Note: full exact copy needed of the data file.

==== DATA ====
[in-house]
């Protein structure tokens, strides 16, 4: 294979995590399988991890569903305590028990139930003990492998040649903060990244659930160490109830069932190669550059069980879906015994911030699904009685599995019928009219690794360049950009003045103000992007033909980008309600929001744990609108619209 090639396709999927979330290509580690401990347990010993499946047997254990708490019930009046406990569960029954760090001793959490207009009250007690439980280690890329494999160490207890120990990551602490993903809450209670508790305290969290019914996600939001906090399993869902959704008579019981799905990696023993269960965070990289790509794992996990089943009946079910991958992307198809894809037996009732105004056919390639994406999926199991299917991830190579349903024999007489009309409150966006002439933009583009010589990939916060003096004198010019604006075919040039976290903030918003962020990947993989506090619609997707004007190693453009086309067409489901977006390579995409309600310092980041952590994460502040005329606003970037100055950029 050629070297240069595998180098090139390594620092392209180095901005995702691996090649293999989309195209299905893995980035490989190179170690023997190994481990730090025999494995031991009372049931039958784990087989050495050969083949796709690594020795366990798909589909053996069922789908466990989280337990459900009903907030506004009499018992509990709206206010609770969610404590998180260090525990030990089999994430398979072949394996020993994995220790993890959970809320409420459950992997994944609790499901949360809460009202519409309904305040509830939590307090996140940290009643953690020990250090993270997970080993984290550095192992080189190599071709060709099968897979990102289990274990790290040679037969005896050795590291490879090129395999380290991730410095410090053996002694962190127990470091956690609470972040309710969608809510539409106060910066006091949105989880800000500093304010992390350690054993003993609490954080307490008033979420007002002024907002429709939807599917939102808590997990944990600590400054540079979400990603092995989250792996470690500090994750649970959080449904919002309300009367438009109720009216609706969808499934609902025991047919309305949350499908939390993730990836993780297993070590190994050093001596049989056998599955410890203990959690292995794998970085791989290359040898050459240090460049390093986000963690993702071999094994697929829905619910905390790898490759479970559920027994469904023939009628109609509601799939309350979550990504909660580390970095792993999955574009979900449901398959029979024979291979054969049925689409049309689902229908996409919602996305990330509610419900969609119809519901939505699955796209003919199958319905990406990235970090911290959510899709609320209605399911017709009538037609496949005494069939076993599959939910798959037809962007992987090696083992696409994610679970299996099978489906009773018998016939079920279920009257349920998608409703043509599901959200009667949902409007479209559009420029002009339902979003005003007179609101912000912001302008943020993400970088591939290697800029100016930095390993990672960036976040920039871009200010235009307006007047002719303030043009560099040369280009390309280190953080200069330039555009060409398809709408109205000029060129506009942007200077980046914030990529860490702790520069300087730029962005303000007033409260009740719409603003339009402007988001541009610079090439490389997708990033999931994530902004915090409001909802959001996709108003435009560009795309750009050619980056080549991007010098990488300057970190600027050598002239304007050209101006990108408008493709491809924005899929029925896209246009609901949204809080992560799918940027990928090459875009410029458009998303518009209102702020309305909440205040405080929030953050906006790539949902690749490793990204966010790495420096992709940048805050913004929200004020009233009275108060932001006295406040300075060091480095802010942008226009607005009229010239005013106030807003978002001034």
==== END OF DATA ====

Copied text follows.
[in-house]
């Protein structure tokens, strides 16, 4: 294979995590399988991890569903305590028990139930003990492998040649903060990244659930160490109830069932190669550059069980879906015994911030699904009685599995019928009219690794360049950009003045103000992007033909980008309600929001744990609108619209 090639396709999927979330290509580690401990347990010993499946047997254990708490019930009046406990569960029954760090001793959490207009009250007690439980280690890329494999160490207890120990990551602490993903809450209670508790305290969290019914996600939001906090399993869902959704008579019981799905990696023993269960965070990289790509794992996990089943009946079910991958992307198809894809037996009732105004056919390639994406999926199991299917991830190579349903024999007489009309409150966006002439933009583009010589990939916060003096004198010019604006075919040039976290903030918003962020990947993989506090619609997707004007190693453009086309067409489901977006390579995409309600310092980041952590994460502040005329606003970037100055950029 050629070297240069595998180098090139390594620092392209180095901005995702691996090649293999989309195209299905893995980035490989190179170690023997190994481990730090025999494995031991009372049931039958784990087989050495050969083949796709690594020795366990798909589909053996069922789908466990989280337990459900009903907030506004009499018992509990709206206010609770969610404590998180260090525990030990089999994430398979072949394996020993994995220790993890959970809320409420459950992997994944609790499901949360809460009202519409309904305040509830939590307090996140940290009643953690020990250090993270997970080993984290550095192992080189190599071709060709099968897979990102289990274990790290040679037969005896050795590291490879090129395999380290991730410095410090053996002694962190127990470091956690609470972040309710969608809510539409106060910066006091949105989880800000500093304010992390350690054993003993609490954080307490008033979420007002002024907002429709939807599917939102808590997990944990600590400054540079979400990603092995989250792996470690500090994750649970959080449904919002309300009367438009109720009216609706969808499934609902025991047919309305949350499908939390993730990836993780297993070590190994050093001596049989056998599955410890203990959690292995794998970085791989290359040898050459240090460049390093986000963690993702071999094994697929829905619910905390790898490759479970559920027994469904023939009628109609509601799939309350979550990504909660580390970095792993999955574009979900449901398959029979024979291979054969049925689409049309689902229908996409919602996305990330509610419900969609119809519901939505699955796209003919199958319905990406990235970090911290959510899709609320209605399911017709009538037609496949005494069939076993599959939910798959037809962007992987090696083992696409994610679970299996099978489906009773018998016939079920279920009257349920998608409703043509599901959200009667949902409007479209559009420029002009339902979003005003007179609101912000912001302008943020993400970088591939290697800029100016930095390993990672960036976040920039871009200010235009307006007047002719303030043009560099040369280009390309280190953080200069330039555009060409398809709408109205000029060129506009942007200077980046914030990529860490702790520069300087730029962005303000007033409260009740719409603003339009402007988001541009610079090439490389997708990033999931994530902004915090409001909802959001996709108003435009560009795309750009050619980056080549991007010098990488300057970190600027050598002239304007050209101006990108408008493709491809924005899929029925896209246009609901949204809080992560799918940027990928090459875009410029458009998303518009209102702020309305909440205040405080929030953050906006790539949902690749490793990204966010790495420096992709940048805050913004929200004020009233009275108060932001006295406040300075060091480095802010942008226009607005009229010239005013106030807003978002001034």